2.1.4 Jane inherits money from her late Uncle and discovers that the Rivers are distant family members: this changes Jane’s status and she gets the family she always longed for Jane dreams of Rochester and even hears his voice on the moors She rushes back to Thornfield to find the estate burned down
2.1.5 She finds Rochester at Ferndean, as he is recovering from his injuries. Rochester is more humble as a result of his injuries They finally marry, have a child and live happily ever after at Ferndean
3 Superstiton
3.1 The story of Gytrash
3.1.1 In chapter 12, a few months into Jane’s stay at Thornfield, Jane goes on a walk in the country. Whilst watching the moon rise alone, a horse approaches. A story that Bessie once told her springs to mind. The story was of a spirit called Gytrash, who disguises itself as a mule, dog or horse to frighten travellers. Gytrash generally is a bad omen.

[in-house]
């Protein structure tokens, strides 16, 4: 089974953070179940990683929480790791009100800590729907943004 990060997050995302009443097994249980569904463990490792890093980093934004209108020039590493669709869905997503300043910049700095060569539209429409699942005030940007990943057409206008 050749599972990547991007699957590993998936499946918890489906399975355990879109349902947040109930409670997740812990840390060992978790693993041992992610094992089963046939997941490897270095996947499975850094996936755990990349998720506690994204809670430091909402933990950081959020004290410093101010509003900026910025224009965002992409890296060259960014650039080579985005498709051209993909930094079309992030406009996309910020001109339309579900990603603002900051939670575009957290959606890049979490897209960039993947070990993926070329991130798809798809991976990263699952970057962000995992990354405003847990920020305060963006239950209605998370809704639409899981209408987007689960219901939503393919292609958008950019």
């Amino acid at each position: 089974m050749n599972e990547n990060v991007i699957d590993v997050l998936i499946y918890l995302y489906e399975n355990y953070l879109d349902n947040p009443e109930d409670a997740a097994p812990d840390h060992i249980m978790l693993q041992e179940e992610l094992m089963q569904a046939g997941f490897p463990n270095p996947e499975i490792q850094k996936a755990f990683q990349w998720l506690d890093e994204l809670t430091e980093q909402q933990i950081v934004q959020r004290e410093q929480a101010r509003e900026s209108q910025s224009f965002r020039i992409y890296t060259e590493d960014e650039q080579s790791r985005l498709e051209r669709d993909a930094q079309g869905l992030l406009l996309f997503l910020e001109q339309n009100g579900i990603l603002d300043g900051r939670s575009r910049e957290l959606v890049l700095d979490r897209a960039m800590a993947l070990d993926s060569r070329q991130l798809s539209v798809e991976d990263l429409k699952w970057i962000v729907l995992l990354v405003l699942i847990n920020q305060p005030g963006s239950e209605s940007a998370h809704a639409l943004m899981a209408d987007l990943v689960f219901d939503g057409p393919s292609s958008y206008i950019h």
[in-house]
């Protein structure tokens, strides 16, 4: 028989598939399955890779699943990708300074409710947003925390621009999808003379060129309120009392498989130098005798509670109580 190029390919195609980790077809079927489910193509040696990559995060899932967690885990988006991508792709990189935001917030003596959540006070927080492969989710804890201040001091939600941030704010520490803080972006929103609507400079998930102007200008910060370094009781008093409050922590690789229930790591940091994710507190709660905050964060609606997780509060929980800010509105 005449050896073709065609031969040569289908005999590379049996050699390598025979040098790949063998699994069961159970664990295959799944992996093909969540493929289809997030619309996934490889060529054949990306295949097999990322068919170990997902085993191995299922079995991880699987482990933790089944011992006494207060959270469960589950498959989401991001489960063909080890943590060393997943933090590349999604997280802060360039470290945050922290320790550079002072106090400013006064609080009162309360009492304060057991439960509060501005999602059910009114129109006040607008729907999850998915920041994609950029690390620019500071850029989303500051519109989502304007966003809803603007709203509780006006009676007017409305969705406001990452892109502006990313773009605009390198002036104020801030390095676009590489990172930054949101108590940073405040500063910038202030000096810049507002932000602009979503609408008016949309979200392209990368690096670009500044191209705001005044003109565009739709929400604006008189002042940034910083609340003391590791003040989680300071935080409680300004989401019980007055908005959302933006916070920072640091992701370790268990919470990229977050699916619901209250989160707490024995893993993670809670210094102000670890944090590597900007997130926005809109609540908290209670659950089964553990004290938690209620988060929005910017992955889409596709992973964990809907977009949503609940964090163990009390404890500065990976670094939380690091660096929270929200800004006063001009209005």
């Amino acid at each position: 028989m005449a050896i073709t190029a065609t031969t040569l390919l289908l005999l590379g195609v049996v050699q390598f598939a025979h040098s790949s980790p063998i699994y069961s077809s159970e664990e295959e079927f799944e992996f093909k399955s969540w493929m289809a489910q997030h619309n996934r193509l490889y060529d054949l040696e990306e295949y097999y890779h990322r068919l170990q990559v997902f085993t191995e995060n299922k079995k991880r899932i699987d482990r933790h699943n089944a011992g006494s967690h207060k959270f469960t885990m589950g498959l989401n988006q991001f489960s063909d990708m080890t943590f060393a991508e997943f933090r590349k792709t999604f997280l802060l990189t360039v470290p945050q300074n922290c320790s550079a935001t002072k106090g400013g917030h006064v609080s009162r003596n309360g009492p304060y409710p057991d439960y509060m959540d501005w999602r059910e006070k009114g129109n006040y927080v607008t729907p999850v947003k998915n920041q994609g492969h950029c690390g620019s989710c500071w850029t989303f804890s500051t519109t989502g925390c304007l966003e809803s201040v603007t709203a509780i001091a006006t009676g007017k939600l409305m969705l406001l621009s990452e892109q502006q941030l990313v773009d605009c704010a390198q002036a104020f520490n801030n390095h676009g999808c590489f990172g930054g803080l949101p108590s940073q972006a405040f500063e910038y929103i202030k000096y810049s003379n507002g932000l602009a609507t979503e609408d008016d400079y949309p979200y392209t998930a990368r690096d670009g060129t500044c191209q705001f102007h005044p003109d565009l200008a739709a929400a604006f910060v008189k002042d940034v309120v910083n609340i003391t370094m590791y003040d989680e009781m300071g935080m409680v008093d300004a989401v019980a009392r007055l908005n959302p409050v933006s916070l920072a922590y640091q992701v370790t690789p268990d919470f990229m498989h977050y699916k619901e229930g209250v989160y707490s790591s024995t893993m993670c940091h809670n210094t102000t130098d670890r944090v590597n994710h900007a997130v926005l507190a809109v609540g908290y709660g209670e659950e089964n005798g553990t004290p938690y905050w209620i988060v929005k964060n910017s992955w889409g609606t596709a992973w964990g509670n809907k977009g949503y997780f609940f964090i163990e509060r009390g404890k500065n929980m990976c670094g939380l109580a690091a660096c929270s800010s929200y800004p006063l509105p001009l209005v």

3.1.2 As the horse comes closer, a dog and a rider also appear from the misty weather As the horse and its rider pass Jane, the rider slips on ice and is injured Taking into account that Gytrash is a bad omen, was this all a warning that Jane should have left?
3.2 Dream of babies
3.2.1 Jane dreams on a series of consecutive nights about babies. Jane remembers what Bessie said about dreaming of babies that it was “a sure sign of trouble, either to one’s self or one’s kin” (chapter 21) Jane thinks the dream is a bad omen
4 Religion
4.1 Mr Brocklehurst
4.1.1 Brocklehurst is a cold and wicked character in the novel Though he is charitable as he gives money to the school (Lowood) it seems that he could be more giving, he is also seen to be hypercritical as his family are lavished in fine clothing